RFID Wallets/Sleeves. How much Security do they provide?



With the increasing amount of RFID technology creeping into everyday life.  Just how much data can be obtained from your wallet?  At Pentura we undertook a small experiment where using standard off-the-shelf products, we would attempt to obtain personal information leaked from RFID enabled devices:

  • UK Passport
  • UK Bank Cards Debit/Credit
  • Access Control Tokens

Our experiment used standard unmodified off-the-shelf RFID equipment:

  • 13.56MHz ACR-122U Reader
  • Proxmark3 with LF antenna
  • Proxmark3 with HF antenna
  • Parallax LF EM4x Reader

Our experiment would also collect information on the effectiveness of various defensive technologies, where RFID data exfiltration was not possible:

  • Various paper wallets from eBay
  • Stainless-Steel Wallet(s) from Electronics providers

Our experiment found that the average distance to read HF (Mifare type) cards was approximately 2cms.  Whereas the average distance to read LF (HID,EM4x) cards was more generous at 4inches (10cm).

Pentura observed an almost balance sample of : 49% LF ( 35% HID, 14% EM4x), 51% HF (47% Mifare (45% Mifare 1K or 4K, 2% Mifare DESFire), 4% other).

The 49% of LF cards are easily clone-able using the Proxmark3 and Atmel’s programmable AT55x7 cards, easily affordable from eBay.

Out of the 45% Mifare 1K or 4K cards, 40% used default keys meaning the cards contents could be fully extracted within 5 secs, this time was significantly decreased as the majority of Access Control Data is usually stored in sector 14.  Where 5% of Mifare cards use non-default keys the initial ‘cracking time’ increased to 45secs.  However, once all keys were recovered, they were added to a database that facilitated future cracks of cards containing the same key in under 5 secs.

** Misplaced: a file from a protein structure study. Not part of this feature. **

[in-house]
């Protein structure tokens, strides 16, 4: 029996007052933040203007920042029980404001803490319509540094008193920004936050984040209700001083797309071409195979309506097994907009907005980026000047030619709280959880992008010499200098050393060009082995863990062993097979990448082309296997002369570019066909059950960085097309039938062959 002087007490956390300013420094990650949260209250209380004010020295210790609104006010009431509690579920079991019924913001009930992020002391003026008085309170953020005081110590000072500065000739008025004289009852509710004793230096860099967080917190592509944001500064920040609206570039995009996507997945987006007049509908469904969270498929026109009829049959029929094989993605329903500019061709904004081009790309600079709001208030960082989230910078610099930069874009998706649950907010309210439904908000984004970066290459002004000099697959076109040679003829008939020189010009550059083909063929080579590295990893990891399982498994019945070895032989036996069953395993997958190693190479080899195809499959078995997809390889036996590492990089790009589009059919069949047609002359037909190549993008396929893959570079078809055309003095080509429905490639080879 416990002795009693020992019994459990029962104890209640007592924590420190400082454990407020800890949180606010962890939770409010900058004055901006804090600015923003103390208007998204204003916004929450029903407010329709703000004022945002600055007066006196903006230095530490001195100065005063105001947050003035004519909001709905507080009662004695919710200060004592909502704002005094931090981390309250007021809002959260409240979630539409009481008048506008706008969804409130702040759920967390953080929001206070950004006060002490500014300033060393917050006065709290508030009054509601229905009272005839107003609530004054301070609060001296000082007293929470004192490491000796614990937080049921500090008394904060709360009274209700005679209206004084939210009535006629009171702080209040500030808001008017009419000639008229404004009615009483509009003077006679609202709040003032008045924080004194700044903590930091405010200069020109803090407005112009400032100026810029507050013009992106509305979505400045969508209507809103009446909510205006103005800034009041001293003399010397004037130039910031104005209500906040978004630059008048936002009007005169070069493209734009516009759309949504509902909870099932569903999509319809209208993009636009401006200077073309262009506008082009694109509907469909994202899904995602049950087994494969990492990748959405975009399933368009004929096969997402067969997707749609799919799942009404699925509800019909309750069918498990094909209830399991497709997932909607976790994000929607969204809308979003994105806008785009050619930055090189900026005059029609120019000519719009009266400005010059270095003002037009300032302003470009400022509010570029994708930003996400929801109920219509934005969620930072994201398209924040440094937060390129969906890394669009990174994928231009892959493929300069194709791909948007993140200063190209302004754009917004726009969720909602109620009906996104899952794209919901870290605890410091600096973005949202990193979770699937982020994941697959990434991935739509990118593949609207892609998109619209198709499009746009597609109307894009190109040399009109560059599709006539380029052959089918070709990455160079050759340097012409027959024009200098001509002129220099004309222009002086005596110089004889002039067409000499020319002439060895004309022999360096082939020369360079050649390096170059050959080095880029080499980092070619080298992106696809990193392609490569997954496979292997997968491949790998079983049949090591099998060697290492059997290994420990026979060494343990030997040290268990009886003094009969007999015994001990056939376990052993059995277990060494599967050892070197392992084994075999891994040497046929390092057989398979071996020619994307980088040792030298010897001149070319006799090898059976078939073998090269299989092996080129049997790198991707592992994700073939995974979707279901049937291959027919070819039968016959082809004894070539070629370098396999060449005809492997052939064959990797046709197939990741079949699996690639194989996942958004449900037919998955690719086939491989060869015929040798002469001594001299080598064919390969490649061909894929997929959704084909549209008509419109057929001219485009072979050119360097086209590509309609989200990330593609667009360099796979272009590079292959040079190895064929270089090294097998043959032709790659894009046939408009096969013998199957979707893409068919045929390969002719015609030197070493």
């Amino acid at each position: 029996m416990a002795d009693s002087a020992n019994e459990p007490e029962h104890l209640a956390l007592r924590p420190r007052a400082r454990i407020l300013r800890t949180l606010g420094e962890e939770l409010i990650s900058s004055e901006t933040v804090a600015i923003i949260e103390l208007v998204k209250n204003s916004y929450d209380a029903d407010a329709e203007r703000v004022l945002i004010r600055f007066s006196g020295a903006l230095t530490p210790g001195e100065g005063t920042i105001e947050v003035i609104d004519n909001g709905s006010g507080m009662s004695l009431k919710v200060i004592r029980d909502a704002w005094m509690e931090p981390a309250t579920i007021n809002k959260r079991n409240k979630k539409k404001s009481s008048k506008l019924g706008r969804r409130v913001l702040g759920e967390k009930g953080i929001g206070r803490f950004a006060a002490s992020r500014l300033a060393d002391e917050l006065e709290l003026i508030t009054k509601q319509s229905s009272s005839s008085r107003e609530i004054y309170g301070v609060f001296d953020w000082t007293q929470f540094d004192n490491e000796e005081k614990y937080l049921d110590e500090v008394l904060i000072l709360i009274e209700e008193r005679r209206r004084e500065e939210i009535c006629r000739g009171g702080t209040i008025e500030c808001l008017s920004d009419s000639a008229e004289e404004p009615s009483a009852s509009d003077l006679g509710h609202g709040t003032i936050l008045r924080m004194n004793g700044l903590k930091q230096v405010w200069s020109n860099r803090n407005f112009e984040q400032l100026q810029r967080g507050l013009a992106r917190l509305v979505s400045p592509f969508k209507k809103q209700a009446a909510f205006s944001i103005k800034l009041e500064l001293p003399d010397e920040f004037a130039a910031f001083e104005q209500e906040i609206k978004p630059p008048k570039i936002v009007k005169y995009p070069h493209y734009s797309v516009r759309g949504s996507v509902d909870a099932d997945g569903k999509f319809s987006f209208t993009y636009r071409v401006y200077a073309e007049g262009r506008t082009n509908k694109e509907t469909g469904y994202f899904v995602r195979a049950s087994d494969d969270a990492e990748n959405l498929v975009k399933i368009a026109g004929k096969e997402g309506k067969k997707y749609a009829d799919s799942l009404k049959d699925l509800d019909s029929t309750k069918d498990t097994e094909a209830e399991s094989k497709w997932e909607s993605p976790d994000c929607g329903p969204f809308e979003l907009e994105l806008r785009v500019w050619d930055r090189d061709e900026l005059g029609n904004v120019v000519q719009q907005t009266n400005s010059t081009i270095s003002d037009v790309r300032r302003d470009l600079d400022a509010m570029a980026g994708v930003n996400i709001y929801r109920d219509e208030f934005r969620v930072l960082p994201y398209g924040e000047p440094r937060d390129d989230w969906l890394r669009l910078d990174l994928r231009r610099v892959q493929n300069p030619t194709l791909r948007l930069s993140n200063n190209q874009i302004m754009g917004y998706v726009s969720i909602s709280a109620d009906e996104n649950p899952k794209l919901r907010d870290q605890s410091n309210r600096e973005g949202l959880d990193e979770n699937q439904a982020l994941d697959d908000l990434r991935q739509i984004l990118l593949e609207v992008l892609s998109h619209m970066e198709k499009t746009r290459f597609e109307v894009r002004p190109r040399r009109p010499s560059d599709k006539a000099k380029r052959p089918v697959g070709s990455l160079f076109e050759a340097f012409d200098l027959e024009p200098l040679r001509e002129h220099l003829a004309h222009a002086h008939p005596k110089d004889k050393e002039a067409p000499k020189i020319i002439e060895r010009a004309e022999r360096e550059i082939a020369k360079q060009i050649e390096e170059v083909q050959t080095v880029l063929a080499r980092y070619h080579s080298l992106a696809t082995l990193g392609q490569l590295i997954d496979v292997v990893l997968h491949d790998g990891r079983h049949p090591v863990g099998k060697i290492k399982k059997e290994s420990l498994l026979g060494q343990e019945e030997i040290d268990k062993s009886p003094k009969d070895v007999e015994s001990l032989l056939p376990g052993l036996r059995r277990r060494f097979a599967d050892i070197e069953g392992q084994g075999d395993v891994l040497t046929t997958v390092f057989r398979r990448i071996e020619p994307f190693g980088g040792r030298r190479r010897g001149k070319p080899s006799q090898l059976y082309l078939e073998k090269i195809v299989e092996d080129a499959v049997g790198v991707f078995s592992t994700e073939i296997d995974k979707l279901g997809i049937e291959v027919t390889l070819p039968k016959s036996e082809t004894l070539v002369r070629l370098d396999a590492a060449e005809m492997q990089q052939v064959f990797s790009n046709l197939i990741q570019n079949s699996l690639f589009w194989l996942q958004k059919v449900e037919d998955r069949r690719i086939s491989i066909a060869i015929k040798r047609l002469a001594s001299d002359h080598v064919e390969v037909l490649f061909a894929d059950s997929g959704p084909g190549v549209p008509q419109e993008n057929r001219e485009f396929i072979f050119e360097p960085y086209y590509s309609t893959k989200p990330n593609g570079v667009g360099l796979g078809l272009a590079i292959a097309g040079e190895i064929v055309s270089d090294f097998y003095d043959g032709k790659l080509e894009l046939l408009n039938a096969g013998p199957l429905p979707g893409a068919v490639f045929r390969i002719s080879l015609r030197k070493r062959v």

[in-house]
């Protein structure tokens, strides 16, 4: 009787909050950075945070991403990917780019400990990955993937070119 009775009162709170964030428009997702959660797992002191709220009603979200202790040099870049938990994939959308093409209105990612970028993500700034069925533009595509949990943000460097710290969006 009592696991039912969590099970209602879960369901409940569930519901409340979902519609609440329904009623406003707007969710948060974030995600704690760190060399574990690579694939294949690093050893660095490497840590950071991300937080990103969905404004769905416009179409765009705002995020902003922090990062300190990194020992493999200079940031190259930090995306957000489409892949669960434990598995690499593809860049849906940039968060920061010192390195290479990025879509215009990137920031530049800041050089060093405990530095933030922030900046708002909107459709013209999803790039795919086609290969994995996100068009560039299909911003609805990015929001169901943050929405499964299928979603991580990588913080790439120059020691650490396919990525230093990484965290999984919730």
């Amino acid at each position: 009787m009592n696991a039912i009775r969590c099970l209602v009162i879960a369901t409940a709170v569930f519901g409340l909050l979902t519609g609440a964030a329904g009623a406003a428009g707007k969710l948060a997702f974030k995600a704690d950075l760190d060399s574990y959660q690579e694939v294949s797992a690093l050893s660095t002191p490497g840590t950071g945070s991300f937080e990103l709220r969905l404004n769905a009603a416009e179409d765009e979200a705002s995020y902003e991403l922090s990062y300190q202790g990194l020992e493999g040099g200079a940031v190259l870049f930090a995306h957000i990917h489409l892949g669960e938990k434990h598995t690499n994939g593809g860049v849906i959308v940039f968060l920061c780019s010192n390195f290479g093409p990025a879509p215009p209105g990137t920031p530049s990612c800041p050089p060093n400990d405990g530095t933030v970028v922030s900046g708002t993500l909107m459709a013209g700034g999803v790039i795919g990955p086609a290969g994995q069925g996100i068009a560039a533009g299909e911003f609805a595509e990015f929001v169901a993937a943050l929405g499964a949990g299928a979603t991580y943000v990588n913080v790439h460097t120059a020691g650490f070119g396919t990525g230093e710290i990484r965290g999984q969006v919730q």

Only 6% of cards were uncrackable, due to obscure unfamiliar data formats, or the use of Mifare DESFire with a sufficient secret key.

Note: All data was securely destroyed at the end of our experiment!

We found from our sample that 96% of people have RFID enabled devices in either their devices or pockets.  From this sample of people with RFID enabled devices 99.6% are vulnerable to attack.  Our study actually found that 96% used no protection. It was found that 6% used (or thought they used) adequate protection, but in reality the protection offered was merely a simple paper shield, offering no real benefit.  Further studies into the paper-based shields available at affordable prices on eBay revealed  that some shields (possible manufacture error) offered no protection (so be careful what you buy).  Other shields from highly approved sellers offered more protection but circumstances prevail:

  • If at least  a 1/3 of a Credit Card is unprotected it can be scanned
  • If at least 1/2 a passport is unprotected it can be scanned.
  • If the paper-wallet is damaged (creases etc) its protection is ultimately weakened.
Plain White Card Sleeve – Offering No/Little Protection
The Stainless-Steel coated paper wallet, provides protection (but not long term)

So what technology were the most savvy security conscious people utilising?  Turns out that some Electronic retailers/re-sellers offer stainless-steel wallets.  Back at our Lab under strict testing conditions, it proved hard to extract RFID data from these wallets. Again we used standard off-the-shelf equipment, referred to above. Even if these wallets were open; fully open, half open, ajar. It still proved difficult to extract any meaningful data for any emanating RF signals.  It was confined that these wallets held up stronger when compared to their paper-based counter parts and are more durable to normal wear and tear.

RFID Wallet 1
RFID Passport Wallet – Stainless-Steel
RFID Wallet 2
RFID Wallet (Cash/Cards) Stainless-Steel

Stress testing the stainless-steel wallets, with random impacts and excessive wear weakened the integrity of the wallet; meaning they are not impervious.  However, they still provided more protection when compared to paper-based protection.  It is important to know that wear and tear, age is a natural progression that will affect the security of these products over time.  But in the short-fall these more durable wallets offer longer term benefits, as opposed to paper-based solutions which are relatively short term.

NoteThe more durable and slightly more expensive wallets may have come up trumps in our research.  But paper-based solutions are cheaper and work well in the short-term; if you use paper-based protection we advise replacing the wallet as soon as it shows signs of wear or damage, this may mean replacing them every 3-6months.

IMPORTANT: If you use NO PROTECTION, we advise implementing one of the above methods to shield your RF data from potential attackers/prying eyes!